• A non-biased look at the health of your relationship

The following is a list of the areas specifically looked at:

  • conflict resolution
  • spiritual beliefs
  • communication
  • family & friends
  • financial management
  • leisure activities
  • marriage expectations
  • parenting expectations
  • partner style & habits
  • relationship roles
  • sexual expectations
  • and more!
  • No stone is left uncovered! If there are lower scores for any of these areas, we discuss them. I teach skills and educate on what to expect, what’s   “normal,” and how to cope with differing personality types/expectations/habits, etc.
  •  I use my experience as a marriage therapist to give you specific insight into the things that make a marriage fail and what it takes to make a marriage thrive.
  • Premarital counseling is usually fun and enjoyable. I consider 6 sessions to be sufficient (although we can do more or less, if needed). But 6 sessions are what you need to get a discount on your marriage license.
  • You’ll have already found a marital therapist that you know and trust in case issues arise later.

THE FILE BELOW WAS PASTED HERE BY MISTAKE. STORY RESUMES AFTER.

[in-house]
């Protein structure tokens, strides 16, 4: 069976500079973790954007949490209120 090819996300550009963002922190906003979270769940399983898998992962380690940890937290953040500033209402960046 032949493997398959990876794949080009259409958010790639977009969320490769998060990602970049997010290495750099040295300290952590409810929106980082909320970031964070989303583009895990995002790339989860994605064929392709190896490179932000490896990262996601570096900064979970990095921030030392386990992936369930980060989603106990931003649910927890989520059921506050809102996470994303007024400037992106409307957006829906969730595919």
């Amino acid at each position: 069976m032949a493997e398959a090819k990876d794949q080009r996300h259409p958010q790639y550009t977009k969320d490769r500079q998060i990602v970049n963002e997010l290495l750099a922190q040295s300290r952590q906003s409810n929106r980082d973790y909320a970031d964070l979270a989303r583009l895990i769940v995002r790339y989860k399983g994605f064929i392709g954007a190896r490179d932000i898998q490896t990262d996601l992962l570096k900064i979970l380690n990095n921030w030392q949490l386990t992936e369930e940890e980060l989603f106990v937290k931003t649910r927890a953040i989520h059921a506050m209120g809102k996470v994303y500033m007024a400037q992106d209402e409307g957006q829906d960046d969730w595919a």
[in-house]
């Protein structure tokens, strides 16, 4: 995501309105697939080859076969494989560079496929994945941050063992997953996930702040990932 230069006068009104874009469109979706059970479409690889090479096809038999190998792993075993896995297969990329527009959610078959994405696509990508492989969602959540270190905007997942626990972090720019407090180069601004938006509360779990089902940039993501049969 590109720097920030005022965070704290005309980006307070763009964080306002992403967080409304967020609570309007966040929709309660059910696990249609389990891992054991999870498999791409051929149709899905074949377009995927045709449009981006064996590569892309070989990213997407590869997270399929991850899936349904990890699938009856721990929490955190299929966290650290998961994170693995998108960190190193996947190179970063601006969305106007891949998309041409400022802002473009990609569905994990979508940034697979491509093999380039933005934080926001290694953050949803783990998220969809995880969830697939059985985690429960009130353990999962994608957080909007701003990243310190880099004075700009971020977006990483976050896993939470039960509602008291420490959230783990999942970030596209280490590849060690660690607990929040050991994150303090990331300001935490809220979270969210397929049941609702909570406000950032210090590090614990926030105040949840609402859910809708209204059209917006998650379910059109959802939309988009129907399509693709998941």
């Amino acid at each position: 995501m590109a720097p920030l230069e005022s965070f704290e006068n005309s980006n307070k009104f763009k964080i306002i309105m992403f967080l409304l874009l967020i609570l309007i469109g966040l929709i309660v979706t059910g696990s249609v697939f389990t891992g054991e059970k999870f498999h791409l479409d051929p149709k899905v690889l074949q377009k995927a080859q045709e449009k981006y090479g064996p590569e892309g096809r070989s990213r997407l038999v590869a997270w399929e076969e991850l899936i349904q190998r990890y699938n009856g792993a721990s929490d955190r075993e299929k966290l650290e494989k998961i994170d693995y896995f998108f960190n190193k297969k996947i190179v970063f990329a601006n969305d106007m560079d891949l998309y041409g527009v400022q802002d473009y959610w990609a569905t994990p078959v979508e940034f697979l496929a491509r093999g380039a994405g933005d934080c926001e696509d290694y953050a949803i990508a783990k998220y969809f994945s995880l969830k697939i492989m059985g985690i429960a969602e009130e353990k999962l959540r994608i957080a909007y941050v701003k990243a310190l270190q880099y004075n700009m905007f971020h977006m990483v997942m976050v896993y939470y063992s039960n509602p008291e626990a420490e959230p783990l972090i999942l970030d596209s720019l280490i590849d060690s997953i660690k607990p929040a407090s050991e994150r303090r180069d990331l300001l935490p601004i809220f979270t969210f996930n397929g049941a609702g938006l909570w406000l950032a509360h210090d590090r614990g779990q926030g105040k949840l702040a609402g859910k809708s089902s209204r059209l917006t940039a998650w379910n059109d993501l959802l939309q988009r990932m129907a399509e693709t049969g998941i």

Ladies/Gentlemen: If your partner is unwilling to consider premarital counseling and isn’t willing to make the investment into making sure your relationship stays good and strong, then you may be forced to put the effort in tenfold later.  I believe this kind of unwillingness should constitute a “red flag.” If you don’t know what “red flag” means, ask a teenager. They’ll know.

Don’t make the mistake of putting more effort into the wedding than you do the marriage. The rate of divorce is so disturbingly high; it just makes good sense to do all you can to keep your relationship strong! (Ok, ok…you get the point! I’m stepping off my soapbox now).

If you’re interested in premarital/pre-engagement counseling with me, click here for my contact information. If you’d like assistance finding a therapist near you, I’m happy to help with that as well!

this couple did premarital therapy!

this couple did premarital therapy!